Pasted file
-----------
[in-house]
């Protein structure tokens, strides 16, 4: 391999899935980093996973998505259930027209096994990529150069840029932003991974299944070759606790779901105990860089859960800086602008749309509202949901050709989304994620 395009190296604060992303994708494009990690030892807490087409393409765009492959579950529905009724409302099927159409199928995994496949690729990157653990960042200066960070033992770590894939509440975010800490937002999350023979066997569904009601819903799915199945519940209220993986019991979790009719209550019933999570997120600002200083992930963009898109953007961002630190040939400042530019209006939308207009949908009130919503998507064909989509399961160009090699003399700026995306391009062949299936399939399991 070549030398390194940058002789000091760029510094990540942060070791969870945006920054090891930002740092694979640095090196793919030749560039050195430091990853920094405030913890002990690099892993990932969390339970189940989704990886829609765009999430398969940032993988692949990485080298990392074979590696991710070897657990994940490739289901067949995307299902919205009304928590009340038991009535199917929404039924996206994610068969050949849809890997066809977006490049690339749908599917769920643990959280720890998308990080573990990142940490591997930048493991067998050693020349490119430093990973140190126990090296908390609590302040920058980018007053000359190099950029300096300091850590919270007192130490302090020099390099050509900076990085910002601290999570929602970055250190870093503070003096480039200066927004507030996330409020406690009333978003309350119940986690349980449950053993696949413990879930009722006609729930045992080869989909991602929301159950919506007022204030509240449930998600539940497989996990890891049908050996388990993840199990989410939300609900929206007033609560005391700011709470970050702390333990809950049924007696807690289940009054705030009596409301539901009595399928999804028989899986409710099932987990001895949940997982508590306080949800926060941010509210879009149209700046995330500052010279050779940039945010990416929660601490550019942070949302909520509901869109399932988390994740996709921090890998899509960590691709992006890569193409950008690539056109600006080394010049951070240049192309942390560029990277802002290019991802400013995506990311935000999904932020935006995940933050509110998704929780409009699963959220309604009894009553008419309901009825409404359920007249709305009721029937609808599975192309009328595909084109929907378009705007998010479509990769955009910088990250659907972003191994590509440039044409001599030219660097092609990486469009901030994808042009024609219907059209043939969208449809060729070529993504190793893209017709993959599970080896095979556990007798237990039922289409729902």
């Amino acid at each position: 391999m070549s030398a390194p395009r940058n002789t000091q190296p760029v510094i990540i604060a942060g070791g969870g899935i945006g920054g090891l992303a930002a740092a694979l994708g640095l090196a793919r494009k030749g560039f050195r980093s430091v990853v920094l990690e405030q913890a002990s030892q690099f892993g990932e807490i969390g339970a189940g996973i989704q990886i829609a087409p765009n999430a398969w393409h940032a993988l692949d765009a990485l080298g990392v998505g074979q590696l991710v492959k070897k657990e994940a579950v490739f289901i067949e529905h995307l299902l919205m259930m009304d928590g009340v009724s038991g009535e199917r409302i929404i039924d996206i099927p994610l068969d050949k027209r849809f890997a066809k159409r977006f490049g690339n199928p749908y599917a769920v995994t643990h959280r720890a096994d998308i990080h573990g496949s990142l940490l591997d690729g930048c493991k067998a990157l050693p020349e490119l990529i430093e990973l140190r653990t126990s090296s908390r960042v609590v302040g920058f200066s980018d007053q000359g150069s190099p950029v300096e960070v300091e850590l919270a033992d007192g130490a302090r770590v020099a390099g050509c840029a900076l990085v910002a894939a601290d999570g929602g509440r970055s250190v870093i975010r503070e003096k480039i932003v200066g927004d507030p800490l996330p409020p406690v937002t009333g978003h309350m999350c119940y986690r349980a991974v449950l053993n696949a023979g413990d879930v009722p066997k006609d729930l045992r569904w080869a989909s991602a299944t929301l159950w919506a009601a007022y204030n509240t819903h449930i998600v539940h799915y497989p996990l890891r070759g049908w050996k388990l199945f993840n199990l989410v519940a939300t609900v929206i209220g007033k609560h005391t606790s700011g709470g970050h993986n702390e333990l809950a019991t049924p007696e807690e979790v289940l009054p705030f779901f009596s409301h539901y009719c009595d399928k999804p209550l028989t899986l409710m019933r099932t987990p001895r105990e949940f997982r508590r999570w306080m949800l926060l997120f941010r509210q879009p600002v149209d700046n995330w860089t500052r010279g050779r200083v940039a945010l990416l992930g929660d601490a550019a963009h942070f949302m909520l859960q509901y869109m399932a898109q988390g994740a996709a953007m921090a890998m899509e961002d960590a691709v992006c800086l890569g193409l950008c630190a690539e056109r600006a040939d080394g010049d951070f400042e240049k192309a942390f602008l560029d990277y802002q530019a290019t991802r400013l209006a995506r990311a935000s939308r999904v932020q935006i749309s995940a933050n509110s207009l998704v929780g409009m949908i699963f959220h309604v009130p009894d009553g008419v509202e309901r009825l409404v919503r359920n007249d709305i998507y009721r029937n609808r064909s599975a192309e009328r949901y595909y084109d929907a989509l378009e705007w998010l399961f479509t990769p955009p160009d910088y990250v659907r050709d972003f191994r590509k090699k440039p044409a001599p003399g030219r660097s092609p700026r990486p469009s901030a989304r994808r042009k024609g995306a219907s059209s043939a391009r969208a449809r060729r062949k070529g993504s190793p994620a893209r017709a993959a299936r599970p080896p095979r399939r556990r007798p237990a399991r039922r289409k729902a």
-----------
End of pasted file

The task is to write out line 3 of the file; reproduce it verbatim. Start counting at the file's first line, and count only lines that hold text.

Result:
């Amino acid at each position: 391999m070549s030398a390194p395009r940058n002789t000091q190296p760029v510094i990540i604060a942060g070791g969870g899935i945006g920054g090891l992303a930002a740092a694979l994708g640095l090196a793919r494009k030749g560039f050195r980093s430091v990853v920094l990690e405030q913890a002990s030892q690099f892993g990932e807490i969390g339970a189940g996973i989704q990886i829609a087409p765009n999430a398969w393409h940032a993988l692949d765009a990485l080298g990392v998505g074979q590696l991710v492959k070897k657990e994940a579950v490739f289901i067949e529905h995307l299902l919205m259930m009304d928590g009340v009724s038991g009535e199917r409302i929404i039924d996206i099927p994610l068969d050949k027209r849809f890997a066809k159409r977006f490049g690339n199928p749908y599917a769920v995994t643990h959280r720890a096994d998308i990080h573990g496949s990142l940490l591997d690729g930048c493991k067998a990157l050693p020349e490119l990529i430093e990973l140190r653990t126990s090296s908390r960042v609590v302040g920058f200066s980018d007053q000359g150069s190099p950029v300096e960070v300091e850590l919270a033992d007192g130490a302090r770590v020099a390099g050509c840029a900076l990085v910002a894939a601290d999570g929602g509440r970055s250190v870093i975010r503070e003096k480039i932003v200066g927004d507030p800490l996330p409020p406690v937002t009333g978003h309350m999350c119940y986690r349980a991974v449950l053993n696949a023979g413990d879930v009722p066997k006609d729930l045992r569904w080869a989909s991602a299944t929301l159950w919506a009601a007022y204030n509240t819903h449930i998600v539940h799915y497989p996990l890891r070759g049908w050996k388990l199945f993840n199990l989410v519940a939300t609900v929206i209220g007033k609560h005391t606790s700011g709470g970050h993986n702390e333990l809950a019991t049924p007696e807690e979790v289940l009054p705030f779901f009596s409301h539901y009719c009595d399928k999804p209550l028989t899986l409710m019933r099932t987990p001895r105990e949940f997982r508590r999570w306080m949800l926060l997120f941010r509210q879009p600002v149209d700046n995330w860089t500052r010279g050779r200083v940039a945010l990416l992930g929660d601490a550019a963009h942070f949302m909520l859960q509901y869109m399932a898109q988390g994740a996709a953007m921090a890998m899509e961002d960590a691709v992006c800086l890569g193409l950008c630190a690539e056109r600006a040939d080394g010049d951070f400042e240049k192309a942390f602008l560029d990277y802002q530019a290019t991802r400013l209006a995506r990311a935000s939308r999904v932020q935006i749309s995940a933050n509110s207009l998704v929780g409009m949908i699963f959220h309604v009130p009894d009553g008419v509202e309901r009825l409404v919503r359920n007249d709305i998507y009721r029937n609808r064909s599975a192309e009328r949901y595909y084109d929907a989509l378009e705007w998010l399961f479509t990769p955009p160009d910088y990250v659907r050709d972003f191994r590509k090699k440039p044409a001599p003399g030219r660097s092609p700026r990486p469009s901030a989304r994808r042009k024609g995306a219907s059209s043939a391009r969208a449809r060729r062949k070529g993504s190793p994620a893209r017709a993959a299936r599970p080896p095979r399939r556990r007798p237990a399991r039922r289409k729902a």